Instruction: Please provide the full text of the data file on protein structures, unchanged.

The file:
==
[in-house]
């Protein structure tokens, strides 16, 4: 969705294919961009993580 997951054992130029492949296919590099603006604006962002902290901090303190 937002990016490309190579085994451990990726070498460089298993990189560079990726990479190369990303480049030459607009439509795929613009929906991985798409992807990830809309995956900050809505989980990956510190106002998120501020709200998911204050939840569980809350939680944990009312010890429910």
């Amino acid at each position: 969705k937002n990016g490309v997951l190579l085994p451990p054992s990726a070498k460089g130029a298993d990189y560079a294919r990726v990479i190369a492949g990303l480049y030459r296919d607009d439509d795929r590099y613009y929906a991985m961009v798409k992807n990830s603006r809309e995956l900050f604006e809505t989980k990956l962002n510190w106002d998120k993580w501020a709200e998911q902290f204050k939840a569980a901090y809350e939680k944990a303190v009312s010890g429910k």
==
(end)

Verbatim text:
[in-house]
């Protein structure tokens, strides 16, 4: 969705294919961009993580 997951054992130029492949296919590099603006604006962002902290901090303190 937002990016490309190579085994451990990726070498460089298993990189560079990726990479190369990303480049030459607009439509795929613009929906991985798409992807990830809309995956900050809505989980990956510190106002998120501020709200998911204050939840569980809350939680944990009312010890429910």
């Amino acid at each position: 969705k937002n990016g490309v997951l190579l085994p451990p054992s990726a070498k460089g130029a298993d990189y560079a294919r990726v990479i190369a492949g990303l480049y030459r296919d607009d439509d795929r590099y613009y929906a991985m961009v798409k992807n990830s603006r809309e995956l900050f604006e809505t989980k990956l962002n510190w106002d998120k993580w501020a709200e998911q902290f204050k939840a569980a901090y809350e939680k944990a303190v009312s010890g429910k």